So, for a spiritual practitioner, one's enemies play a crucial role. As I see it, compassion is the essence of a spiritual life. And in order for you to become fully successful in practicing love and compassion, the practice of patience and tolerance is indispensable. There is no fortitude similar to patience, just as there is no affliction worse than hatred. Therefore, one must exert one's best efforts not to harbor hatred towards the enemy, but rather use the encounter as an opportunity to enhance one's practice of patience and tolerance.

In fact, the enemy is the necessary condition for practicing patience. Without an enemy's action, there is no possibility for patience or tolerance to arise. Our friends do not ordinarily test us and provide the opportunity to cultivate patience; only our enemies do this. So, from this standpoint we can consider our enemy as a great teacher, and revere them for giving us this precious opportunity to practice patience.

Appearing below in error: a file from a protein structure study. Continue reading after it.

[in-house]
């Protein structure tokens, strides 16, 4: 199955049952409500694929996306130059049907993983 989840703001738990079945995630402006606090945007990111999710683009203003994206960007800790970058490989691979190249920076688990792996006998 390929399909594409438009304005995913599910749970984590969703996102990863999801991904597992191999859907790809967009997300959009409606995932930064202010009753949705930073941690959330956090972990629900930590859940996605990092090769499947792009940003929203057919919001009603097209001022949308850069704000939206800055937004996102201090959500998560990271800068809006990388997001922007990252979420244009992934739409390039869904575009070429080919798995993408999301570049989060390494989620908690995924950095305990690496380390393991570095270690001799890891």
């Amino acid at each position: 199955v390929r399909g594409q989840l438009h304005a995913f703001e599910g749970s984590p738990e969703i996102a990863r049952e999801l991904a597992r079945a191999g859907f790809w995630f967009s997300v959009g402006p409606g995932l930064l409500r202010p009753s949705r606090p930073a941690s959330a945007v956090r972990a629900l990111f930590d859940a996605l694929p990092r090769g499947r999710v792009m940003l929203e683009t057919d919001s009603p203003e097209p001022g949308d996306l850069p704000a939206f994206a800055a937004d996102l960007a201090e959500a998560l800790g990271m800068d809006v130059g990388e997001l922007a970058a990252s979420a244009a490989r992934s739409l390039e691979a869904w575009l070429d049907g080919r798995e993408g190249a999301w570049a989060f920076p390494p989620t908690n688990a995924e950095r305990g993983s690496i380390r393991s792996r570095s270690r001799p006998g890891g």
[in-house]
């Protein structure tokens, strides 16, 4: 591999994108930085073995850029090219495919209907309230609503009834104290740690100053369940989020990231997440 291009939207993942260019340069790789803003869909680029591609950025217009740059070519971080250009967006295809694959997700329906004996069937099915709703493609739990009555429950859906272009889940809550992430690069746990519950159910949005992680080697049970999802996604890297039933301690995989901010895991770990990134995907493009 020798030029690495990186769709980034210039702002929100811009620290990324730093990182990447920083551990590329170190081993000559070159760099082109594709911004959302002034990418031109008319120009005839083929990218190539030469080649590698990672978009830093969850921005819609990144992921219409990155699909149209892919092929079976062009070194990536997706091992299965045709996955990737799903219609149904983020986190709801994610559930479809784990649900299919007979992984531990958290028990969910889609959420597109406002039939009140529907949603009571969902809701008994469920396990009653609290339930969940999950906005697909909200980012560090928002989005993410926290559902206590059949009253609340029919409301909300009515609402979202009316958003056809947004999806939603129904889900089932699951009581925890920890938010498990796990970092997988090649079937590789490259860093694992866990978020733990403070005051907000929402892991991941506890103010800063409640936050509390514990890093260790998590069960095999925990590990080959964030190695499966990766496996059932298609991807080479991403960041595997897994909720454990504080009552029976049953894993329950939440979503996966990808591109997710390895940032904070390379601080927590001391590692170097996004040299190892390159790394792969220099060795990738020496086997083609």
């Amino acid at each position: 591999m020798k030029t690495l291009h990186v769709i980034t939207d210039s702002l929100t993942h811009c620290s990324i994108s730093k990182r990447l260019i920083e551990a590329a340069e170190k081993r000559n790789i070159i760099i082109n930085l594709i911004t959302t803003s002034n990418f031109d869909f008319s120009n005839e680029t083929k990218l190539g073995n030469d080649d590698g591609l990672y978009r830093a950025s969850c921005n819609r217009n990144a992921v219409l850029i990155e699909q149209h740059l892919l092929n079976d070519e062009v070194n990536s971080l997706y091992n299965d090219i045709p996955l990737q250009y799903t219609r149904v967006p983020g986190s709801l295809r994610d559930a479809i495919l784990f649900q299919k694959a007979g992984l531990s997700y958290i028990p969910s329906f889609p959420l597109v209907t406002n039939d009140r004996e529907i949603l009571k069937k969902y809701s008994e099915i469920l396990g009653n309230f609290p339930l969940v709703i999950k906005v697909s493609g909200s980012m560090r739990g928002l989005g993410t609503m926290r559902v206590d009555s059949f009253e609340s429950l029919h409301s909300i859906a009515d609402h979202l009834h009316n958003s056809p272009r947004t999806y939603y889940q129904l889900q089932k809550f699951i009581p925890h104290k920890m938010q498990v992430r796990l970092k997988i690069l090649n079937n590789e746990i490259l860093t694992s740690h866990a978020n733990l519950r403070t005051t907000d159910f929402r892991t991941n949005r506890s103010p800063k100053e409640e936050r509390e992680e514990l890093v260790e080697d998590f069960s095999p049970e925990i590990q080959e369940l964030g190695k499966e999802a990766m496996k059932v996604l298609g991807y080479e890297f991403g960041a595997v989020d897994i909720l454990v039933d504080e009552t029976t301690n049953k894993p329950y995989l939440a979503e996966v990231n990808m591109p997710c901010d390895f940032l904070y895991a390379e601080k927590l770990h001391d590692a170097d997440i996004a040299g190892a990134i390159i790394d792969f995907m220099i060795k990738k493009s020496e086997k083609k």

The Art of Happiness, p. 178

10 Comments:

At 7:50 AM, Blogger -J said...

Somehow I just see that last paragraph being an introduction to an Animaniacs episode.

 
At 1:01 PM, Blogger boo said...

mmm... i have mixed feelings about the dalai lama... i love buddha... though.... and happiness and joy... is certainly... something i live for...

 
At 2:38 PM, Blogger Sass said...

Good point. One must always pull the good out of a bad situation. Each event and person enters our life to teach us a lesson. Events and people brand our minds like fingerprints and wrinkles. It's up to us to find the beauty and significance in each.